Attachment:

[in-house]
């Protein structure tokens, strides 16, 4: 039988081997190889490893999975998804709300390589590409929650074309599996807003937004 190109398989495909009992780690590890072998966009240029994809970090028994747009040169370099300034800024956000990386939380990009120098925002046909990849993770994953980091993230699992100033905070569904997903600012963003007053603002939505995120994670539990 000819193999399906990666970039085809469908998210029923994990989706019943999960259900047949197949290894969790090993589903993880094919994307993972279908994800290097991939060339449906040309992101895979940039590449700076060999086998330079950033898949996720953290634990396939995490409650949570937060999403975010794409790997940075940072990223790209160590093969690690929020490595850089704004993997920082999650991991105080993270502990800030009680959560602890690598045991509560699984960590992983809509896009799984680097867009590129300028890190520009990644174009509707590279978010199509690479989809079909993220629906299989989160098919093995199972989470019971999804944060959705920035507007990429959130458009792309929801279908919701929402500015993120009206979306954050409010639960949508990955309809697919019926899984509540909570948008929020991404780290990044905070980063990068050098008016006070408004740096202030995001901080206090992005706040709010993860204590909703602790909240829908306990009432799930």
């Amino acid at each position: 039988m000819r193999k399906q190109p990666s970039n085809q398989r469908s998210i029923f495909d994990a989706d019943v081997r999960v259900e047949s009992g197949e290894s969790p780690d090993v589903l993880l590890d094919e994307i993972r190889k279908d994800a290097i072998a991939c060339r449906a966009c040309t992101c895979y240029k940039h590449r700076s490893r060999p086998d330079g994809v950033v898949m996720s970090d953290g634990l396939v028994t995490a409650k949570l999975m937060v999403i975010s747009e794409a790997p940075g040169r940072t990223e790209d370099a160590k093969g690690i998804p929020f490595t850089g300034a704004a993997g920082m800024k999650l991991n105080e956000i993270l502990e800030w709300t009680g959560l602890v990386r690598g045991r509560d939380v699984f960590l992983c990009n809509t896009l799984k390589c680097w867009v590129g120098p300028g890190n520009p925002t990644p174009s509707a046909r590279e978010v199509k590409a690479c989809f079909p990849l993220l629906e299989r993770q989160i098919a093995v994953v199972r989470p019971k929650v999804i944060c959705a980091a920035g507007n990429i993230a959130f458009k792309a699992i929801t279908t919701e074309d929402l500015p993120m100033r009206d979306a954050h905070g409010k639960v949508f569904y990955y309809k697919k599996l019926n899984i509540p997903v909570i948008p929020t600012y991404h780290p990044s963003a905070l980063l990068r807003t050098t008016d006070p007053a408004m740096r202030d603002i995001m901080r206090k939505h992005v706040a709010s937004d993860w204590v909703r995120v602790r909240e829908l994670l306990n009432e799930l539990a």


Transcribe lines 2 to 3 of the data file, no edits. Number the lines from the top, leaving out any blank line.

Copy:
């Protein structure tokens, strides 16, 4: 039988081997190889490893999975998804709300390589590409929650074309599996807003937004 190109398989495909009992780690590890072998966009240029994809970090028994747009040169370099300034800024956000990386939380990009120098925002046909990849993770994953980091993230699992100033905070569904997903600012963003007053603002939505995120994670539990 000819193999399906990666970039085809469908998210029923994990989706019943999960259900047949197949290894969790090993589903993880094919994307993972279908994800290097991939060339449906040309992101895979940039590449700076060999086998330079950033898949996720953290634990396939995490409650949570937060999403975010794409790997940075940072990223790209160590093969690690929020490595850089704004993997920082999650991991105080993270502990800030009680959560602890690598045991509560699984960590992983809509896009799984680097867009590129300028890190520009990644174009509707590279978010199509690479989809079909993220629906299989989160098919093995199972989470019971999804944060959705920035507007990429959130458009792309929801279908919701929402500015993120009206979306954050409010639960949508990955309809697919019926899984509540909570948008929020991404780290990044905070980063990068050098008016006070408004740096202030995001901080206090992005706040709010993860204590909703602790909240829908306990009432799930």
């Amino acid at each position: 039988m000819r193999k399906q190109p990666s970039n085809q398989r469908s998210i029923f495909d994990a989706d019943v081997r999960v259900e047949s009992g197949e290894s969790p780690d090993v589903l993880l590890d094919e994307i993972r190889k279908d994800a290097i072998a991939c060339r449906a966009c040309t992101c895979y240029k940039h590449r700076s490893r060999p086998d330079g994809v950033v898949m996720s970090d953290g634990l396939v028994t995490a409650k949570l999975m937060v999403i975010s747009e794409a790997p940075g040169r940072t990223e790209d370099a160590k093969g690690i998804p929020f490595t850089g300034a704004a993997g920082m800024k999650l991991n105080e956000i993270l502990e800030w709300t009680g959560l602890v990386r690598g045991r509560d939380v699984f960590l992983c990009n809509t896009l799984k390589c680097w867009v590129g120098p300028g890190n520009p925002t990644p174009s509707a046909r590279e978010v199509k590409a690479c989809f079909p990849l993220l629906e299989r993770q989160i098919a093995v994953v199972r989470p019971k929650v999804i944060c959705a980091a920035g507007n990429i993230a959130f458009k792309a699992i929801t279908t919701e074309d929402l500015p993120m100033r009206d979306a954050h905070g409010k639960v949508f569904y990955y309809k697919k599996l019926n899984i509540p997903v909570i948008p929020t600012y991404h780290p990044s963003a905070l980063l990068r807003t050098t008016d006070p007053a408004m740096r202030d603002i995001m901080r206090k939505h992005v706040a709010s937004d993860w204590v909703r995120v602790r909240e829908l994670l306990n009432e799930l539990a």